Wednesday, April 2, 2014

The Ultimate Pesach Sponge Cake

Before I pass on the Ultimate Pesach Sponge Cake (TM), first a few tips on the art of separating eggs. If one knows how to prep accordingly, one will be guaranteed light and fluffy whites every time.
1) Yolks must never leach into the whites. Yolks are composed of fat, whites from protein, and if there is even one speck of fat in the protein, the whites will not inflate. 

2) Copper bowl is best, but stainless steel or glass works fine. Never a plastic bowl; chemically, the "white" foam will collapse before it starts. 

3) The bowl and beaters must be clean and dry; no residue whatsoever. 

4) The simplest and safest way to separate an egg is to crack it (on a tabletop, not on a bowl edge) whole into a bowl, then fish out the yolk with the hands. The delicate membrane has less chance of splitting, and one can get all the white that way.
5) If a yolk does get sliced by shell, just chuck the whole egg into the yolk mixture; whipped whites provide such height that if a white or two or three is missing, it doesn't make much of a difference.      

The Ultimate Pesach Sponge Cake (TM) recipe was acquired years ago from my mother's dear friend Reizy, who had gotten it from her sister-in-law's chef. A chef, meaning the source is quite reliable.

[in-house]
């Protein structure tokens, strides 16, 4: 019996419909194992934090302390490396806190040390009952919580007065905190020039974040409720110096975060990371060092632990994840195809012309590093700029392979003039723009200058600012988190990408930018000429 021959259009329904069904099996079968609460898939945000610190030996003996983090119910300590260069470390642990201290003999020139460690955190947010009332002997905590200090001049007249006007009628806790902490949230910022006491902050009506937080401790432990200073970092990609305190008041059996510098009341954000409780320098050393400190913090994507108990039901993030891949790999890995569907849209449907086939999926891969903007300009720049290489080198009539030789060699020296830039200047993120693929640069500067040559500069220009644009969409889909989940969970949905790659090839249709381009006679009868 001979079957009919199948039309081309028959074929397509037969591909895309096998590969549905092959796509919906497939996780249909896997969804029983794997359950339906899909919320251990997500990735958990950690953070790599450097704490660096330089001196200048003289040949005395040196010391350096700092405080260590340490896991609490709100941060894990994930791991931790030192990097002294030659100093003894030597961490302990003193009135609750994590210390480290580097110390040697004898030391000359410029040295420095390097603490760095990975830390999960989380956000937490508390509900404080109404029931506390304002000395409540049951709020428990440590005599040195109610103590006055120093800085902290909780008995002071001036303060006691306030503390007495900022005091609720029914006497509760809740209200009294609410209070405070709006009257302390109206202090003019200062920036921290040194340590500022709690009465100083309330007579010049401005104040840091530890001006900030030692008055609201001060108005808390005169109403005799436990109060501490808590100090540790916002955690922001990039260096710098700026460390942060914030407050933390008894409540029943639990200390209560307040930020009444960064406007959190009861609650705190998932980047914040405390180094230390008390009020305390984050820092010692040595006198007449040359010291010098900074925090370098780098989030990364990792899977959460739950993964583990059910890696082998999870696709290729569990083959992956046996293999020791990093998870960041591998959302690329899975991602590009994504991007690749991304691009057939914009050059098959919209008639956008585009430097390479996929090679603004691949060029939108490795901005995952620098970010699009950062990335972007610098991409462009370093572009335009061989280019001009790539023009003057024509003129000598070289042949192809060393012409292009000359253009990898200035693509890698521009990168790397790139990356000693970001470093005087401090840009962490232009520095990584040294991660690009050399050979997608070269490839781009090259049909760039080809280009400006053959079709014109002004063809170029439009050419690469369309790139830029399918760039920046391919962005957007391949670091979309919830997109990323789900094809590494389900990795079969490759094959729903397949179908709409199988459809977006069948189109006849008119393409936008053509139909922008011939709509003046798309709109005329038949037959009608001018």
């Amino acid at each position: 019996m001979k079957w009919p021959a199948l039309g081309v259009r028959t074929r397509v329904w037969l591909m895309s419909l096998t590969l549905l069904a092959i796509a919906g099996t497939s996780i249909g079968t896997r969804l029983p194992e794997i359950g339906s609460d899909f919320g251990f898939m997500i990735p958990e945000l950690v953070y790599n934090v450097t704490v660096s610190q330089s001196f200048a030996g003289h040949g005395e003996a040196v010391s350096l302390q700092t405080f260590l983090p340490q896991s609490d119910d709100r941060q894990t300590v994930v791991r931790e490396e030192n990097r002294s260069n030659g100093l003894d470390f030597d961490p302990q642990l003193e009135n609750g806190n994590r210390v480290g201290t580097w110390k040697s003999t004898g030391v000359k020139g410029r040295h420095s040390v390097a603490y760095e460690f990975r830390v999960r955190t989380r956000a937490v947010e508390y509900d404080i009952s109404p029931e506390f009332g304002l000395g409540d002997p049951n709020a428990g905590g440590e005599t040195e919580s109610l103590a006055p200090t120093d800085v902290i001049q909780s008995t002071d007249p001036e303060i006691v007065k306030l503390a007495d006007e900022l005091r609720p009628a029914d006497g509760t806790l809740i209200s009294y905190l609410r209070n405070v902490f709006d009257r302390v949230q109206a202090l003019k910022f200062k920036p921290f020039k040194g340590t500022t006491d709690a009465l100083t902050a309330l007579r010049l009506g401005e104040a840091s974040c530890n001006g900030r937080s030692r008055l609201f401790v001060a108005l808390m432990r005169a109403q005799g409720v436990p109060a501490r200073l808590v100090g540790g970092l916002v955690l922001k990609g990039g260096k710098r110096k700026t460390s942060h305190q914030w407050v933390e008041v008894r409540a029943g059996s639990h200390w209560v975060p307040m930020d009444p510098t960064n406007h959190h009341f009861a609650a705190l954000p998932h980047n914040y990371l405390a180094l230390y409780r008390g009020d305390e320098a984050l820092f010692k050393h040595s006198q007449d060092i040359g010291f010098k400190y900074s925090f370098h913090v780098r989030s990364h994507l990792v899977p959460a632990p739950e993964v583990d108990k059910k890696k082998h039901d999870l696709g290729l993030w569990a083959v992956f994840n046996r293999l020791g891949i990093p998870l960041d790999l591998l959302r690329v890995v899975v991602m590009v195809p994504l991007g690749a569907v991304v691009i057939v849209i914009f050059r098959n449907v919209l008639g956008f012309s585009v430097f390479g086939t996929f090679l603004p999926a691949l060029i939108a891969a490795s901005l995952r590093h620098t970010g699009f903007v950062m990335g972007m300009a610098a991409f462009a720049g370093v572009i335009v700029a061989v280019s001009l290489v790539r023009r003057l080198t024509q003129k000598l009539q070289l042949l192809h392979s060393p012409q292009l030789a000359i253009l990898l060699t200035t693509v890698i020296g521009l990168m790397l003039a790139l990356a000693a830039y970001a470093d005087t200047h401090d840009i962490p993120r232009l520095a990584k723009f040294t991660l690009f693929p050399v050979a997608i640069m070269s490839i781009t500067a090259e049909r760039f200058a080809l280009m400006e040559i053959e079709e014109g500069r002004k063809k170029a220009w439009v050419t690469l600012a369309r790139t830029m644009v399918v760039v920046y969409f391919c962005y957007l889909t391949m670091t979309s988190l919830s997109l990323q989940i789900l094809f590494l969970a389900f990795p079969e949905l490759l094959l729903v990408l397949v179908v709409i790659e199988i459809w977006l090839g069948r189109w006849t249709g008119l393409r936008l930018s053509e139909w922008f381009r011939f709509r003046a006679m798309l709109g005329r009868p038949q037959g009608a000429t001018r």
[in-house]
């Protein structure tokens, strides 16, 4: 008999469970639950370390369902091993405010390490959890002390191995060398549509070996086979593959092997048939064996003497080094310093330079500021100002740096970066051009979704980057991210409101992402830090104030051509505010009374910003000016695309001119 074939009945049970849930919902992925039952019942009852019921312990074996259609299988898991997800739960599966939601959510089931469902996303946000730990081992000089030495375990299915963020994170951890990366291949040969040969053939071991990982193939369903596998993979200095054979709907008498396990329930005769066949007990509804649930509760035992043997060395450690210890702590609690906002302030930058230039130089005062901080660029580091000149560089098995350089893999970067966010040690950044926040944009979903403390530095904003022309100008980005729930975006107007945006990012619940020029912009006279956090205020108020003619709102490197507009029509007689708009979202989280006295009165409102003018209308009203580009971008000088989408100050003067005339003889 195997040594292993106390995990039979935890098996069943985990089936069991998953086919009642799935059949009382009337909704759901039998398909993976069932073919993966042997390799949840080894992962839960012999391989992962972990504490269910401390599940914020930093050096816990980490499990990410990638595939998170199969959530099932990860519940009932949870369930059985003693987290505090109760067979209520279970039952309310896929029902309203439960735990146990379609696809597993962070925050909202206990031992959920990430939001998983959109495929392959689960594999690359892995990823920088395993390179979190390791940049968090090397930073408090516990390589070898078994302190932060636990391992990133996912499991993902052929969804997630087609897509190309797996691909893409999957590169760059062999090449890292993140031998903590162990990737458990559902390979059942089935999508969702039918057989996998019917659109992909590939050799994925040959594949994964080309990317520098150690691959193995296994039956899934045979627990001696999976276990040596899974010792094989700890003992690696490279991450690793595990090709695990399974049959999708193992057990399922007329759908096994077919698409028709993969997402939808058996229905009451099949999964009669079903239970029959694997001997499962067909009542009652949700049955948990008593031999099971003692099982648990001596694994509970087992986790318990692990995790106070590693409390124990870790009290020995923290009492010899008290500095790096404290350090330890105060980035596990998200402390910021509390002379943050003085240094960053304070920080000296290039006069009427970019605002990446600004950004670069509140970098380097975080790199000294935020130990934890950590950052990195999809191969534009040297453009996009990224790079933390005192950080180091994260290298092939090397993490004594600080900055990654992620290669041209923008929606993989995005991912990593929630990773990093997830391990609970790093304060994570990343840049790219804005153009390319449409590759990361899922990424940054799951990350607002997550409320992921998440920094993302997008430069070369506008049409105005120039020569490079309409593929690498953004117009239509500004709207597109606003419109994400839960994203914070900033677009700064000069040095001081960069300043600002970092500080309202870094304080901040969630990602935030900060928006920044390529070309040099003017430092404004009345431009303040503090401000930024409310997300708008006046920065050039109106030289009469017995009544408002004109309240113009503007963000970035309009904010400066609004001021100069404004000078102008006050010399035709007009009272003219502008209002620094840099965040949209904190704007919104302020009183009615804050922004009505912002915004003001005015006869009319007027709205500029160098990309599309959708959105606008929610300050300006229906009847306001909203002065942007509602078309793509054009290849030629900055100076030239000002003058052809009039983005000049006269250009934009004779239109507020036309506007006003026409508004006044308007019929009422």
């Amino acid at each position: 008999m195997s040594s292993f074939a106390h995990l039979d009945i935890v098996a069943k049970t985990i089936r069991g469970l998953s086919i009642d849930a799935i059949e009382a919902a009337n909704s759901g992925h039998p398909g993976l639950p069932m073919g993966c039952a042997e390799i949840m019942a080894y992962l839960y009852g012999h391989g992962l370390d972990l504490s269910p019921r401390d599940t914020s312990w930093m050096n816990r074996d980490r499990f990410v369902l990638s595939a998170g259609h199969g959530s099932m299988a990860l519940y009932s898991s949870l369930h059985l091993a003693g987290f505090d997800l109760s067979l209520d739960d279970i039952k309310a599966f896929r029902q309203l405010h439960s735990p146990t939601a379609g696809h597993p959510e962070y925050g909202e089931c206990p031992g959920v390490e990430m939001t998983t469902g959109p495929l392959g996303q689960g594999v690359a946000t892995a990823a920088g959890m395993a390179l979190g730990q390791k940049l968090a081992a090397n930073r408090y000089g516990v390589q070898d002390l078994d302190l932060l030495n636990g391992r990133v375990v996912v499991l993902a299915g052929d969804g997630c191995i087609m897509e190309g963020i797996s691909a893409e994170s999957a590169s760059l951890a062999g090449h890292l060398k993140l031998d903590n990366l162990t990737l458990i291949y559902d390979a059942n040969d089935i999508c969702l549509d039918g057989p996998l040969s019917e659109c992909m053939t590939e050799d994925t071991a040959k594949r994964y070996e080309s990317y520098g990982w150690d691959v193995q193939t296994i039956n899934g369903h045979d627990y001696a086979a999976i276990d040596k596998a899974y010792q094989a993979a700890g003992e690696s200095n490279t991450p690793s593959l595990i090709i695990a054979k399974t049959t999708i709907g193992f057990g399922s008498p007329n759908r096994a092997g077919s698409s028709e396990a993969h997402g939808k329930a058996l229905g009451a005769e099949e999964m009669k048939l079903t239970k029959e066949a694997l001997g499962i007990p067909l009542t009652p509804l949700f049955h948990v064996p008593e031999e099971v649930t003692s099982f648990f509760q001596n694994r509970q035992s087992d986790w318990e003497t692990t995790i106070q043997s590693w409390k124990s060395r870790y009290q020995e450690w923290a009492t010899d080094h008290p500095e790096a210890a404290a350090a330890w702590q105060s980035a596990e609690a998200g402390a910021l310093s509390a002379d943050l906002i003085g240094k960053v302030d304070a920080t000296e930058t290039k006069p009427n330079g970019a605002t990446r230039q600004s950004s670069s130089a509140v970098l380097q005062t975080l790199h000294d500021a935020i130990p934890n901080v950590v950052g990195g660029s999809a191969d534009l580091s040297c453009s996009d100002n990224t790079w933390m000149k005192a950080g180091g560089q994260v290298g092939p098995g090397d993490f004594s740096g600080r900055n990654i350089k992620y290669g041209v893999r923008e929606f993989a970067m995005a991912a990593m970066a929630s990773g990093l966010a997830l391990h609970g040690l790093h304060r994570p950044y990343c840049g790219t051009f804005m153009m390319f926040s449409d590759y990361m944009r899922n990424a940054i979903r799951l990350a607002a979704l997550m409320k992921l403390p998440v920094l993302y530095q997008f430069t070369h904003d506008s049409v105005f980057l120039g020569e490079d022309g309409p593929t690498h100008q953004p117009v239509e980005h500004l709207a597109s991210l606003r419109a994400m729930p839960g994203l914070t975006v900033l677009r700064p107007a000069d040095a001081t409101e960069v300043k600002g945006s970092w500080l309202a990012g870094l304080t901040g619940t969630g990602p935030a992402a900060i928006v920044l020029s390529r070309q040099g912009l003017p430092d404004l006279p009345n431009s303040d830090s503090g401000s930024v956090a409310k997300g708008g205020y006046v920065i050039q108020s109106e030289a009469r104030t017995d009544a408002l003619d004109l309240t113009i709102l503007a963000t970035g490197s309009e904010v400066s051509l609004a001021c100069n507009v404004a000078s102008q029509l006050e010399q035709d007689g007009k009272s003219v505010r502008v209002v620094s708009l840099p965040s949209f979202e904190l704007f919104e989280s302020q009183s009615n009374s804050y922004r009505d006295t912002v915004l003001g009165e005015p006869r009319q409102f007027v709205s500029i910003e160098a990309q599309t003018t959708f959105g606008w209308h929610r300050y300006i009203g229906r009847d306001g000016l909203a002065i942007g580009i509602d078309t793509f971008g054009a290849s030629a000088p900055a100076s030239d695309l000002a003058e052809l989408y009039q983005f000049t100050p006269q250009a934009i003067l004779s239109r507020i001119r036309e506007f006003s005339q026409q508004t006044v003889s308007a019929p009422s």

This cake is so unbelievably popular that I made nine of them last year, six in a row. Once one gets into a groove they are quite simple to churn out, having the next one ready when it is time to take the cake out of the oven.

The Ultimate Pesach Sponge Cake (TM)
7 eggs, separated
dashes of salt 
1/2 c + 3/4 c sugar
1 T vanilla sugar 
2 T lemon juice 
3 T oil 
2/3 c potato starch 

1) Beat the whites with a dash of salt until they begin to peak, then slowly add 1/2 cup sugar until glossy and stiff. Set aside. 
2) Beat yolks with a dash of salt, 3/4 c sugar, and vanilla sugar; when pale and pretty, add the juice and oil; mix a little, then the starch. Beat some more. 
3) Fold the two concoctions together, gently, lovingly, but thoroughly. 

4) Pour into greased  9 x 13 cake pan. I use those aluminum disposable ones for Pesach
5) Bake at 350° for, depending on your oven, 25-30 minutes. I take mine out early, keeping the batter at the center a little raw, since I store my cakes in the freezer they taste rockin' like ice cream.  


Shifra said...
This comment has been removed by a blog administrator.
Princess Lea said...

So sorry, Shifra! I accidentally clicked the wrong button and then I get a chirpy message, "You've deleted the comment"! No, that's not what I wanted to do!

Anywho, yes, the cake is DELICIOUS, and no matter any other that have been tried, we always go back to this. My nephew thinks it's cheesecake, and he only lives on milchig.